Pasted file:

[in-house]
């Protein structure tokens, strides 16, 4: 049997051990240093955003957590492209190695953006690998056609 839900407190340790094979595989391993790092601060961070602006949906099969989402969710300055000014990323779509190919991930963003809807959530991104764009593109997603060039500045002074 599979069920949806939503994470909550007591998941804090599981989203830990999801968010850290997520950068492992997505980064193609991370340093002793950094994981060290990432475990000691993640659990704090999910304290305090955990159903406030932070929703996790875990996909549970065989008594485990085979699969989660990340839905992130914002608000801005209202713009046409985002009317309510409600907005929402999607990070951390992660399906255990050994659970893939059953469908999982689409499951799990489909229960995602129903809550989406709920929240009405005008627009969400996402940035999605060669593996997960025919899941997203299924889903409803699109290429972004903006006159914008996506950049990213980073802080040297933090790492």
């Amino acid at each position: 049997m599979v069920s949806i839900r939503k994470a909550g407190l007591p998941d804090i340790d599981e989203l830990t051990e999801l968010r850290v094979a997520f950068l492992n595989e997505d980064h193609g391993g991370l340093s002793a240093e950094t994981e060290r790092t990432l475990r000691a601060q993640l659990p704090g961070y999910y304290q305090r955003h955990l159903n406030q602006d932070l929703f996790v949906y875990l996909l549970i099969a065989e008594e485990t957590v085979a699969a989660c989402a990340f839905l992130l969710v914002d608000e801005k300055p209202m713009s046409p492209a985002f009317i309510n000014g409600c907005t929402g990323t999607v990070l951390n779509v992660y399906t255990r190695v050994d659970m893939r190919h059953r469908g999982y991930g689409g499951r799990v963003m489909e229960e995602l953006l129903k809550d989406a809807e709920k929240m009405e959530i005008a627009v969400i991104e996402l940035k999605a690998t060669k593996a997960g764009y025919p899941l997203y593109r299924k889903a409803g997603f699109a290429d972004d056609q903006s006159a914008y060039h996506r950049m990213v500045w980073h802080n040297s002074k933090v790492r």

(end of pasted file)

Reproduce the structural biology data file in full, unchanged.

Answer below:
[in-house]
């Protein structure tokens, strides 16, 4: 049997051990240093955003957590492209190695953006690998056609 839900407190340790094979595989391993790092601060961070602006949906099969989402969710300055000014990323779509190919991930963003809807959530991104764009593109997603060039500045002074 599979069920949806939503994470909550007591998941804090599981989203830990999801968010850290997520950068492992997505980064193609991370340093002793950094994981060290990432475990000691993640659990704090999910304290305090955990159903406030932070929703996790875990996909549970065989008594485990085979699969989660990340839905992130914002608000801005209202713009046409985002009317309510409600907005929402999607990070951390992660399906255990050994659970893939059953469908999982689409499951799990489909229960995602129903809550989406709920929240009405005008627009969400996402940035999605060669593996997960025919899941997203299924889903409803699109290429972004903006006159914008996506950049990213980073802080040297933090790492």
């Amino acid at each position: 049997m599979v069920s949806i839900r939503k994470a909550g407190l007591p998941d804090i340790d599981e989203l830990t051990e999801l968010r850290v094979a997520f950068l492992n595989e997505d980064h193609g391993g991370l340093s002793a240093e950094t994981e060290r790092t990432l475990r000691a601060q993640l659990p704090g961070y999910y304290q305090r955003h955990l159903n406030q602006d932070l929703f996790v949906y875990l996909l549970i099969a065989e008594e485990t957590v085979a699969a989660c989402a990340f839905l992130l969710v914002d608000e801005k300055p209202m713009s046409p492209a985002f009317i309510n000014g409600c907005t929402g990323t999607v990070l951390n779509v992660y399906t255990r190695v050994d659970m893939r190919h059953r469908g999982y991930g689409g499951r799990v963003m489909e229960e995602l953006l129903k809550d989406a809807e709920k929240m009405e959530i005008a627009v969400i991104e996402l940035k999605a690998t060669k593996a997960g764009y025919p899941l997203y593109r299924k889903a409803g997603f699109a290429d972004d056609q903006s006159a914008y060039h996506r950049m990213v500045w980073h802080n040297s002074k933090v790492r």